Prozac May Lead to Aggression in Teenagers

A new study of the antidepressant Prozac may have significant ramifications as to how the drug is prescribed to teenagers. In a study involving adolescent and adult hamsters, researchers discovered that pubescent hamsters who received low doses of the medication turned aggressive toward their cage mates. Adult hamsters did not display aggressive behavior under low or high dosage, and young hamsters given higher doses also seemed calmer. The findings may offer new insight into why some teenagers who take <"">Prozac turn aggressive or even suicidal.

The difference in reactions may relate to the specific brain receptors affected. Prozac, or fluoxetine, seeks to regulate a patient’s mood by increasing the amount of serotonin that the individual produces. However, serotonin can bind with a range of different receptors in the brain. The study suggests that a person’s behavior is affected by which receptors are being used and that those variables may relate to the patient’s age.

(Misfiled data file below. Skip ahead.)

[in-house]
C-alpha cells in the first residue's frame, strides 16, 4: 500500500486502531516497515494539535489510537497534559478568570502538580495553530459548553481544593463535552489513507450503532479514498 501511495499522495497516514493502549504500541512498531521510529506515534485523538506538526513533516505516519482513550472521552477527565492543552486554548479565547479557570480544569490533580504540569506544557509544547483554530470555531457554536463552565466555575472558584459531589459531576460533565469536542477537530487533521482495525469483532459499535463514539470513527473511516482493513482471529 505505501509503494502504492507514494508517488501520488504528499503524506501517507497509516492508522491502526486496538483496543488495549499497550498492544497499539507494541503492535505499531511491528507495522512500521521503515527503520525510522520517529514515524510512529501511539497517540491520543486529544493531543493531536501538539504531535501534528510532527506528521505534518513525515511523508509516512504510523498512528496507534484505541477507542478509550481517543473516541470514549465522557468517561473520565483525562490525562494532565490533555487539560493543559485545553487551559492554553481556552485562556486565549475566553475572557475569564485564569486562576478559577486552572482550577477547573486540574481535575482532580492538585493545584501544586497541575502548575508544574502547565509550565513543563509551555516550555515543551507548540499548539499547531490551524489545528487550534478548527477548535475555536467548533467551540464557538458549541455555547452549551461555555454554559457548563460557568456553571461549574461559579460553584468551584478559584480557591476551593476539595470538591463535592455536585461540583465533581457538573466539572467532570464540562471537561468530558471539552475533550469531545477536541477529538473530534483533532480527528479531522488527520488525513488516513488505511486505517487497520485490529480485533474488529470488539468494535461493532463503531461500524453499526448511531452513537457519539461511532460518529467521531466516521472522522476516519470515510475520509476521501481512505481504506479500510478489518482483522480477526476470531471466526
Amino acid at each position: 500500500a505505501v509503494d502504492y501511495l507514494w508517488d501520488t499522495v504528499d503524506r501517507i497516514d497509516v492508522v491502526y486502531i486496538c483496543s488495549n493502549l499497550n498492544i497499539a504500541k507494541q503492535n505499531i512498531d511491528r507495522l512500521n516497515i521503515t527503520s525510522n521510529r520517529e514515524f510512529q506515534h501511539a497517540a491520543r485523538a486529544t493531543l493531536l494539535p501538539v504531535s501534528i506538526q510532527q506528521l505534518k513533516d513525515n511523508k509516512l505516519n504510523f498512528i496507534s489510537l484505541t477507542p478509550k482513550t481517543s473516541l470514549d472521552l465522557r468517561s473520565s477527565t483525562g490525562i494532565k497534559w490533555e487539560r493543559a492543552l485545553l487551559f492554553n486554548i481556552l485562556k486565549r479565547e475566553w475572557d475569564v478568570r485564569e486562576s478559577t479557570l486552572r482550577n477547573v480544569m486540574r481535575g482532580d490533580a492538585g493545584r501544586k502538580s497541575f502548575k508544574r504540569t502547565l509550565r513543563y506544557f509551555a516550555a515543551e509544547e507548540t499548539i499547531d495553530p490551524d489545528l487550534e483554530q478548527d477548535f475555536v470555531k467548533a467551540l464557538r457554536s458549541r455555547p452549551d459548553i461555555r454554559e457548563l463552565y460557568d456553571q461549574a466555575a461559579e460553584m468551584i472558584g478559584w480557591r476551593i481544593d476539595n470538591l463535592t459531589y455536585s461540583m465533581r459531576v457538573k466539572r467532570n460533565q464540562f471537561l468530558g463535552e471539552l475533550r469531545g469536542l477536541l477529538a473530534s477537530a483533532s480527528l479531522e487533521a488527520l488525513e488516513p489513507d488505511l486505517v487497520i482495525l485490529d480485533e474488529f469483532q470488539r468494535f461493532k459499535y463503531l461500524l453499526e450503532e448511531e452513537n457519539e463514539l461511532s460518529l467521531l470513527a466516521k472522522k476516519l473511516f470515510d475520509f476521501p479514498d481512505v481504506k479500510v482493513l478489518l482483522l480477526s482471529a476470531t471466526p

“We underestimate the differences between the juvenile brain and the adult brain,” says researcher Kereshmeh Taravosh-Lahn of the University of Texas. “It seems there needs to be more research on the effects of antidepressants on kids.”

Since the fall of 2004, Prozac has come with a “black box” warning about the potential for suicidal behavior in some children who take it. Yet, little is known about that apparent connection. The new study highlights important links between aggressive behavior in Prozac patients, their age, and their dosage, and paves the way for further research about the effects of antidepressants on nervous systems that may still be developing and maturing.

The findings are included in the October issue of Behavioral Neuroscience, which is published by the American Psychological Association (APA).

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